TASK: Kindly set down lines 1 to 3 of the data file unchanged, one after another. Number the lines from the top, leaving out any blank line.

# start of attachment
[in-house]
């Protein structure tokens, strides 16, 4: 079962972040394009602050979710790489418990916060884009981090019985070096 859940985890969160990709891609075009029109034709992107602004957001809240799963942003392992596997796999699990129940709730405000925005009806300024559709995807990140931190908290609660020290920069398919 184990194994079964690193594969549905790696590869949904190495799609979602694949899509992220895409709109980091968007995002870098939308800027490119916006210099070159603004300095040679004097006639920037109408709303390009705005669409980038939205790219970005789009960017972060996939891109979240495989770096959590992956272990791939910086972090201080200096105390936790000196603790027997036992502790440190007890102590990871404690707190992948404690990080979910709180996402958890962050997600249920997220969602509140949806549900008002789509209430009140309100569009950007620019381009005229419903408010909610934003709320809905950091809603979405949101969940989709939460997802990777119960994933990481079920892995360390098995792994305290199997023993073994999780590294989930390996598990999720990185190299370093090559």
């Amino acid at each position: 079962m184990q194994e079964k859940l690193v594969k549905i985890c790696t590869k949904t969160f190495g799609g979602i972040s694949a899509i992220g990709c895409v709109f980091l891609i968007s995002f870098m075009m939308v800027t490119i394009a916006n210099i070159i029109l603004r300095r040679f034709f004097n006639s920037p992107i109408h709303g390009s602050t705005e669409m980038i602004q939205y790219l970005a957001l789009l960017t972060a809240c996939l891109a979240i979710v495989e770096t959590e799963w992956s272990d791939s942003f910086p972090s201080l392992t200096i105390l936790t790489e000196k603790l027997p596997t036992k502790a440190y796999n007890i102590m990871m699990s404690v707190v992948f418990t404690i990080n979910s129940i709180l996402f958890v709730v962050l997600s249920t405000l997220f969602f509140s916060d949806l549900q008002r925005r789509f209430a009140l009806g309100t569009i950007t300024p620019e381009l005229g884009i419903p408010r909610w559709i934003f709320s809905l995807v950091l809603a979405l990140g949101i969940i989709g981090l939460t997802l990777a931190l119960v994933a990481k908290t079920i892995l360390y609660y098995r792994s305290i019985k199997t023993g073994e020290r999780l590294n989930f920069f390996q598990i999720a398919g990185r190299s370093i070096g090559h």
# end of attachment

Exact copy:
[in-house]
């Protein structure tokens, strides 16, 4: 079962972040394009602050979710790489418990916060884009981090019985070096 859940985890969160990709891609075009029109034709992107602004957001809240799963942003392992596997796999699990129940709730405000925005009806300024559709995807990140931190908290609660020290920069398919 184990194994079964690193594969549905790696590869949904190495799609979602694949899509992220895409709109980091968007995002870098939308800027490119916006210099070159603004300095040679004097006639920037109408709303390009705005669409980038939205790219970005789009960017972060996939891109979240495989770096959590992956272990791939910086972090201080200096105390936790000196603790027997036992502790440190007890102590990871404690707190992948404690990080979910709180996402958890962050997600249920997220969602509140949806549900008002789509209430009140309100569009950007620019381009005229419903408010909610934003709320809905950091809603979405949101969940989709939460997802990777119960994933990481079920892995360390098995792994305290199997023993073994999780590294989930390996598990999720990185190299370093090559």
């Amino acid at each position: 079962m184990q194994e079964k859940l690193v594969k549905i985890c790696t590869k949904t969160f190495g799609g979602i972040s694949a899509i992220g990709c895409v709109f980091l891609i968007s995002f870098m075009m939308v800027t490119i394009a916006n210099i070159i029109l603004r300095r040679f034709f004097n006639s920037p992107i109408h709303g390009s602050t705005e669409m980038i602004q939205y790219l970005a957001l789009l960017t972060a809240c996939l891109a979240i979710v495989e770096t959590e799963w992956s272990d791939s942003f910086p972090s201080l392992t200096i105390l936790t790489e000196k603790l027997p596997t036992k502790a440190y796999n007890i102590m990871m699990s404690v707190v992948f418990t404690i990080n979910s129940i709180l996402f958890v709730v962050l997600s249920t405000l997220f969602f509140s916060d949806l549900q008002r925005r789509f209430a009140l009806g309100t569009i950007t300024p620019e381009l005229g884009i419903p408010r909610w559709i934003f709320s809905l995807v950091l809603a979405l990140g949101i969940i989709g981090l939460t997802l990777a931190l119960v994933a990481k908290t079920i892995l360390y609660y098995r792994s305290i019985k199997t023993g073994e020290r999780l590294n989930f920069f390996q598990i999720a398919g990185r190299s370093i070096g090559h």